To do a skin patch test:

  1. On a small area of the skin, apply petroleum jelly.
  2. Gauze should be used to dry out the area.
  3. Remove the gauze and wash your skin if you get a rash, irritation, or discomfort.
  4. Petroleum jelly is probably safe for you to use if you don’t experience any negative side effects within 24 hours.

Oil-based products like petroleum jelly can trap irritants, microbes, and oils, which can cause an infection while also forming a barrier that keeps moisture in.

Before applying the ointment, make sure your hands and the area of skin where it will be applied are clean and dry to help prevent infection and breakouts. Don’t apply it to your face if you have a history of acne.

Keep your fingers away from the petroleum jelly jar to avoid bacterial contamination. Scoop the product out of the container using a disposable or sanitized spatula.

How to Get Rid of Eczema?

Unfortunately, it’s difficult to get rid of eczema. When you have eczema, you should see a doctor even though you can try to avoid triggers. They will advise you on the best creams and lotions to use based on the type of eczema you have. Along with this, your doctor may recommend techniques to combat the dryness and itchiness caused by eczema, such as the following:


Moisturizing is a powerful tool that should never be ignored. Eczema-related dry skin can be managed with a regular moisturizing regimen. Rehydration and the enhancement of the skin’s natural healing process depend on moisturizing. Apply a light moisturizer to the skin after taking a warm (not hot) bath or shower to help restore moisture and relieve dryness. Keep in mind to use a moisturizer made for eczema and sensitive skin.


Is Vaseline Good for Eczema - Will It Help Itchy Skin?

Topical hydrocortisone creams, which can be very effective at reducing itching, are one example of over-the-counter medications that your doctor might advise.

UV Therapy

The National Eczema Association reports that up to 70% of eczema sufferers have found success with phototherapy. A consistent treatment regimen that lasts for typically 1-2 months can help to lessen the itching and inflammation, boost the production of vitamin D, and aid in the skin’s ability to fend off bacteria. See if UV therapy might be appropriate for you by speaking with your doctor.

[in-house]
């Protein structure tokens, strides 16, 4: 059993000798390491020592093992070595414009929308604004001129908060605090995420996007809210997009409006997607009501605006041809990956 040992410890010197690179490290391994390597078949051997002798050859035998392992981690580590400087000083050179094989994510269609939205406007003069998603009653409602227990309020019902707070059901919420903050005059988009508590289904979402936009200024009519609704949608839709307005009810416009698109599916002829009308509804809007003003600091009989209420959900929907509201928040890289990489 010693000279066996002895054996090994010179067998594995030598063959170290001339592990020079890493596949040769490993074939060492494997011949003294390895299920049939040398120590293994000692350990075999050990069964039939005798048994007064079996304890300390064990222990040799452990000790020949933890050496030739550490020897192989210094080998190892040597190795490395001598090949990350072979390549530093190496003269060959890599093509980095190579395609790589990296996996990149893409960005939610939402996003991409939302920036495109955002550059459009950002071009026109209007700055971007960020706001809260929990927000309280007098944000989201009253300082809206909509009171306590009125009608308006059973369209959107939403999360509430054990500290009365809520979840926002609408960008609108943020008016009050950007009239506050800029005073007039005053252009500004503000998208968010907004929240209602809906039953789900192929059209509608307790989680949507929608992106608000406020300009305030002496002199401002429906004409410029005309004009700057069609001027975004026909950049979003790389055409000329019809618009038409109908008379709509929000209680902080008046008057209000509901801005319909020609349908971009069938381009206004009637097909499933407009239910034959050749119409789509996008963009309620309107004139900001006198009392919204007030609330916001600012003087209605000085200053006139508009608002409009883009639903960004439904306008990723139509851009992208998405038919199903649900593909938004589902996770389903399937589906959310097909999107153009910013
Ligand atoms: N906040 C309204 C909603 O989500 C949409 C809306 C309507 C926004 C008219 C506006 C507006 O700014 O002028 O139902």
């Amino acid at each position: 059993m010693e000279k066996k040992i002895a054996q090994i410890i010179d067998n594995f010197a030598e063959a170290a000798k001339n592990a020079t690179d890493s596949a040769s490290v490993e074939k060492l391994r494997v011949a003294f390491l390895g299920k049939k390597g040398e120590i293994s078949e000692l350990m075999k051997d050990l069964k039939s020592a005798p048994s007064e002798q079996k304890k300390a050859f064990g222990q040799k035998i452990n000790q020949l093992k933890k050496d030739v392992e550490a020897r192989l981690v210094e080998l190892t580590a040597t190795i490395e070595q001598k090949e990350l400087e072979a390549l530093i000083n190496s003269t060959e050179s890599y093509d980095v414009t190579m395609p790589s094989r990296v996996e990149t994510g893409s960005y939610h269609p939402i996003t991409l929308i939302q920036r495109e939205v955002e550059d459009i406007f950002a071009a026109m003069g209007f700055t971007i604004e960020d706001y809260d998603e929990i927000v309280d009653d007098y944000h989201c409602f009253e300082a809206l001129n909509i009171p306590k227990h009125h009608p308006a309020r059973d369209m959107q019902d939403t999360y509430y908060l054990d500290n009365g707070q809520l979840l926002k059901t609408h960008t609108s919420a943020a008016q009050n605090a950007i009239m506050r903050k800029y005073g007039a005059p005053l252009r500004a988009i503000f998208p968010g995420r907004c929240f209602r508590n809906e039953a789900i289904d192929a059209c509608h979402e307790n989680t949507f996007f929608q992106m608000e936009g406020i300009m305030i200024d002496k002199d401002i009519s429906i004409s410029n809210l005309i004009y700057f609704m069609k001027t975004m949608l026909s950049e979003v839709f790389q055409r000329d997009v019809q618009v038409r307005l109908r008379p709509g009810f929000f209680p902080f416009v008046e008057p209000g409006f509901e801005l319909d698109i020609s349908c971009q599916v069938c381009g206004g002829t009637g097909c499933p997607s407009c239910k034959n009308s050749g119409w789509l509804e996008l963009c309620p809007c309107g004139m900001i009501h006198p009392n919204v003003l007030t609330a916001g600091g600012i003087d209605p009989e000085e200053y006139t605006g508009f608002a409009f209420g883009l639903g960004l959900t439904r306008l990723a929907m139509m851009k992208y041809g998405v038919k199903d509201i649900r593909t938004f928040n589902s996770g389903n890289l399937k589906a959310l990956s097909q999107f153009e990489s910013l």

Vaseline Jelly

Applying an oil-rich, silky jelly can help to deeply hydrate particularly dry areas overnight. Apply Vaseline® Jelly Original to the hands or feet and cover them with gloves or socks afterward. As you sleep, the occlusive properties of the jelly will lock in moisture and aid in the skin’s natural regeneration process. Itching and dry skin will both be improved as a result. You can avoid scratching while you sleep by putting on gloves before going to bed.


You should use products that are compatible with your eczema and won’t worsen it if you have it. Eczema sufferers and people with sensitive skin conditions can use Vaseline Jelly Original. Petroleum jelly can be applied to eczema-prone areas to help with the symptoms of dry skin. Additionally, your doctor might advise using it along with particular eczema treatments.


Is Vaseline Better Than Lotion for Eczema?

Because petroleum jelly is well tolerated and effective on sensitive skin, it is a great remedy for eczema flare-ups. Petroleum jelly has moisturizing and calming properties that reduce irritation, redness, and discomfort, in contrast to some products that can sting and be uncomfortable.

Why Do Dermatologists Recommend Vaseline?

Dermatologists advise using petroleum jelly to: Soothe chapped lips and dry eyelids; Relieve dry skin; and Save money on skin care. Dry skin has the potential to bleed, itch, flake, and crack. Petroleum jelly can be used on dry skin, such as your lips and eyelids, because ointments are more efficient and less irritating than lotions.

How I Cured My Eczema?

Although there is no known cure for eczema, people can frequently manage their symptoms at home with natural gels and oils, therapeutic baths, and dietary adjustments. One might want to see a doctor if their eczema is severe or does not improve with home remedies.